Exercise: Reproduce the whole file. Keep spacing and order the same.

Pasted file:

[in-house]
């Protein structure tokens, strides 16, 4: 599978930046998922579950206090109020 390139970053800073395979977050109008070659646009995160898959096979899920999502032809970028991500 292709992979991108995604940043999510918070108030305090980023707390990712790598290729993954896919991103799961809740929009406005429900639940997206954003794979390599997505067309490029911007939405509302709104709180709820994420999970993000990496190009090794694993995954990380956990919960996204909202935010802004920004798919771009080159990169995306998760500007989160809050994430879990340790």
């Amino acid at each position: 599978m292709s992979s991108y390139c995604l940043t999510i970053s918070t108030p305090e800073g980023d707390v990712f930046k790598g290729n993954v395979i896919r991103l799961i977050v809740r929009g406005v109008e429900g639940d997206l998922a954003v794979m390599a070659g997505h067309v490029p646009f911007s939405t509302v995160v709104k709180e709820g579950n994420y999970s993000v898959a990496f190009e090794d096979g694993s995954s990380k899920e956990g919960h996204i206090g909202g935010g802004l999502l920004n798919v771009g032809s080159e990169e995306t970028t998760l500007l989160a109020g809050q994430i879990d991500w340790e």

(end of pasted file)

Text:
[in-house]
């Protein structure tokens, strides 16, 4: 599978930046998922579950206090109020 390139970053800073395979977050109008070659646009995160898959096979899920999502032809970028991500 292709992979991108995604940043999510918070108030305090980023707390990712790598290729993954896919991103799961809740929009406005429900639940997206954003794979390599997505067309490029911007939405509302709104709180709820994420999970993000990496190009090794694993995954990380956990919960996204909202935010802004920004798919771009080159990169995306998760500007989160809050994430879990340790």
């Amino acid at each position: 599978m292709s992979s991108y390139c995604l940043t999510i970053s918070t108030p305090e800073g980023d707390v990712f930046k790598g290729n993954v395979i896919r991103l799961i977050v809740r929009g406005v109008e429900g639940d997206l998922a954003v794979m390599a070659g997505h067309v490029p646009f911007s939405t509302v995160v709104k709180e709820g579950n994420y999970s993000v898959a990496f190009e090794d096979g694993s995954s990380k899920e956990g919960h996204i206090g909202g935010g802004l999502l920004n798919v771009g032809s080159e990169e995306t970028t998760l500007l989160a109020g809050q994430i879990d991500w340790e």